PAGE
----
Table 2 shows the modified set of fifteen heuristics. The first 10 heuristics of the modified set are from Nielsen’s heuristics; the first 5 heuristics are exactly the same whereas the other 5 heuristics are the improved heuristics. The last 5 heuristics are new and they are added to the modified set of heuristics. A single word written in the brackets ‘’ of each heuristic represents the shorter name of that heuristic.
3.4. Evaluation of modified set
The modified set was evaluated through three different studies. An expert review study was conducted to evaluate the heuristics in the set and provide suggestions so that heuristics could be improved. After incorporating the necessary changes in the heuristics based on the recommendations of the experts, we also wanted to ascertain the effectiveness of the modified set of heuristics in the identification of usability problems among interactive systems for children with ASD. The effectiveness of the set was measured by performing an evaluation on an existing interactive system (usability study 1) and a new system being developed (usability study 2). The details of all three studies are described further below.
3.4.1. Expert review study.
Expert reviews are widely used as a way to evaluate and improve the quality of the framework and software developed or to test their functionalities . They have also been used to evaluate and improve the heuristics developed for the purpose of assessing a specific product. The approach of using expert reviews is also adopted in this research to evaluate the modified set of heuristics and the experts in the area of HCI were recruited. The inter-rater reliability (IRR) analysis was performed to gauge the consistency in the categorical ratings of the questions among the experts. The details of expert review study are discussed in Section 4.
3.4.2. Usability study 1.
The effectiveness of this modified set of heuristics in identifying usability problems was measured by comparing the results of usability problem identification between the modified set of heuristics with Nielsen’s set of heuristics. We wanted to determine the following:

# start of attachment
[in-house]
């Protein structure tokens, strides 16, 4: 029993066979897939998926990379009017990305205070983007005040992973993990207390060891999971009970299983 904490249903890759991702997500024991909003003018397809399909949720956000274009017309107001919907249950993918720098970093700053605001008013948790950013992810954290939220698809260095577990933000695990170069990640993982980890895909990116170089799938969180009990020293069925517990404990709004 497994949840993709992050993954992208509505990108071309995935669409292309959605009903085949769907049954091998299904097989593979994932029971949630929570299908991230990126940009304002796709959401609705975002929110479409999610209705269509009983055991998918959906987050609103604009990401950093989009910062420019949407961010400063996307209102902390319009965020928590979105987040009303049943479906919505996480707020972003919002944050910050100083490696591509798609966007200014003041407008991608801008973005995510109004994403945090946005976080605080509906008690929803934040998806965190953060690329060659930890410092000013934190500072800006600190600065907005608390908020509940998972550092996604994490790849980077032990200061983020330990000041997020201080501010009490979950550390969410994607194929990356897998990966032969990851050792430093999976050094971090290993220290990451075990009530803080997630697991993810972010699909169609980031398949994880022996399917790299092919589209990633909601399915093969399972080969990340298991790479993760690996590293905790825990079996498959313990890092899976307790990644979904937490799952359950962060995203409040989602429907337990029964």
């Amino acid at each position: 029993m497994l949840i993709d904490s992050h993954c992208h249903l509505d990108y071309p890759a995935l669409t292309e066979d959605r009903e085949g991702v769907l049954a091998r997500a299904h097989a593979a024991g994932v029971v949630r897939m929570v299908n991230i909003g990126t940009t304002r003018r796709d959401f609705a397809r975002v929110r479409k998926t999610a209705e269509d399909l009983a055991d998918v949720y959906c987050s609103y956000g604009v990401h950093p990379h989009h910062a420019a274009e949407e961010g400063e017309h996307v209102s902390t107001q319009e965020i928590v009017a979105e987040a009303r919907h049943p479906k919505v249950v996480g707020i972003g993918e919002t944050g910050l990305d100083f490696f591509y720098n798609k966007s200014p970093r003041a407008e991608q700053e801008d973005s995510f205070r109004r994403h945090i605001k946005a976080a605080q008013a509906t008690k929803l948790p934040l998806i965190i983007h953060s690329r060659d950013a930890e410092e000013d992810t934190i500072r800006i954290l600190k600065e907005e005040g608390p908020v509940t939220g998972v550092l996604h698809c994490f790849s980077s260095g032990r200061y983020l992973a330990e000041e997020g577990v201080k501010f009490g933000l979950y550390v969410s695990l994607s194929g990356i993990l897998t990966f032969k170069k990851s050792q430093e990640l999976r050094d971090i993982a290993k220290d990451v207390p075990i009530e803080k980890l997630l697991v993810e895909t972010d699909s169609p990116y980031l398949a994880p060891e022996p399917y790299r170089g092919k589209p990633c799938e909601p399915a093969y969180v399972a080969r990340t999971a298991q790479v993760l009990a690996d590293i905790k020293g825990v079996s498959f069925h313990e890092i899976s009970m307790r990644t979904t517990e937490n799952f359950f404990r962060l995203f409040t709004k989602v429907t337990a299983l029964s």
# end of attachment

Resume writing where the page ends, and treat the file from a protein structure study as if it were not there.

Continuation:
- Total number of usability problems identified and a comparison of the average severity ratings of both groups (control and experimental) between the two systems.
- Contribution of the 5 new heuristics in terms of problem identification and a comparison of the average severity ratings between the two systems.
- Impact of the 5 improved heuristics on the two systems in comparison with the corresponding heuristics in Nielsen’s set.
- The frequently violated heuristics in the original and modified sets of heuristics.
Hypothesis tests were also conducted for the statistical validation of results to achieve objectives a, b and c of this usability study. Two existing interactive systems were selected; experts were recruited and divided into two groups, i.e. the control group which was given Nielsen’s set of heuristics and the experimental group which was given the modified set of heuristics. The consistency among the experts and their responses in each heuristic were measured through the intra-class correlation (ICC). ICC is a commonly used statistical test which can be applied to assess IRR for ordinal, interval, and ratio variables. The details of the tests in this study are presented in Section 5.
3.4.3. Usability study 2.
The effectiveness of the modified set of heuristics to identify usability problems in a system being developed was investigated in two phases; in the first phase, usability problems were identified while in the second phase, an analysis was conducted to measure the extent to which the identified problems had been fixed before the final version of the system was ready for children with ASD to use. The details of this usability study are discussed in Section 6 below.
Expert Review of the Modified Set of Heuristics
This section describes the participants and the recruitment process, instrument used in the study, study protocol, inter-rater reliability (IRR) test and the results of this expert review study.
4.1. Participants and recruitment
The experts selected for this study include academic staff who teach HCI and also conduct research in the same area; they have worked with children and have the relevant experience in heuristic evaluation. The search for these experts was performed in Microsoft academic search portal (http://academic.research.microsoft.com/) and Google search engine(http://www.google.com). Based on the search results, thirteen experts were identified for this study. The email invitations were sent to these experts and seven of them replied in the affirmative, confirming their participation in this study. The recommendations from these experts were also taken into consideration, and this involved inviting more experts. One expert was contacted based on these recommendations and had accepted our invitation. Four of these experts are currently conducting research in the area of children with ASD. The profiles of these experts are shown in Table 3.
4.2. Instrument used